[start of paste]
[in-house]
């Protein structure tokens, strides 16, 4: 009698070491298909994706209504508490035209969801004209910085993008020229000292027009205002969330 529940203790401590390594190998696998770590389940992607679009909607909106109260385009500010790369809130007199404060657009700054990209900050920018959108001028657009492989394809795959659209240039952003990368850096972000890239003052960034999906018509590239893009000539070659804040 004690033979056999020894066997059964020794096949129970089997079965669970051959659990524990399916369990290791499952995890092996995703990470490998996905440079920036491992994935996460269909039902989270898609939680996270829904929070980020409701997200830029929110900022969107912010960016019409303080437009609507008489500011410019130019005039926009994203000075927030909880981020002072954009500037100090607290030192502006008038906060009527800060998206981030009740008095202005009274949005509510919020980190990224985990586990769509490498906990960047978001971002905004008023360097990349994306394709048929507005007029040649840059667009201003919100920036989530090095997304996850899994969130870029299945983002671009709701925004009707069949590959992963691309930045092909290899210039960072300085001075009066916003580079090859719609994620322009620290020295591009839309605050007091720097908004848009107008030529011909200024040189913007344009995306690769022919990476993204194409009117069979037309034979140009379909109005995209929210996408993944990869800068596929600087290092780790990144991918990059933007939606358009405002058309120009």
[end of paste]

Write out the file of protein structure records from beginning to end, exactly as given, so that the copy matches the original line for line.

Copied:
[in-house]
């Protein structure tokens, strides 16, 4: 009698070491298909994706209504508490035209969801004209910085993008020229000292027009205002969330 529940203790401590390594190998696998770590389940992607679009909607909106109260385009500010790369809130007199404060657009700054990209900050920018959108001028657009492989394809795959659209240039952003990368850096972000890239003052960034999906018509590239893009000539070659804040 004690033979056999020894066997059964020794096949129970089997079965669970051959659990524990399916369990290791499952995890092996995703990470490998996905440079920036491992994935996460269909039902989270898609939680996270829904929070980020409701997200830029929110900022969107912010960016019409303080437009609507008489500011410019130019005039926009994203000075927030909880981020002072954009500037100090607290030192502006008038906060009527800060998206981030009740008095202005009274949005509510919020980190990224985990586990769509490498906990960047978001971002905004008023360097990349994306394709048929507005007029040649840059667009201003919100920036989530090095997304996850899994969130870029299945983002671009709701925004009707069949590959992963691309930045092909290899210039960072300085001075009066916003580079090859719609994620322009620290020295591009839309605050007091720097908004848009107008030529011909200024040189913007344009995306690769022919990476993204194409009117069979037309034979140009379909109005995209929210996408993944990869800068596929600087290092780790990144991918990059933007939606358009405002058309120009």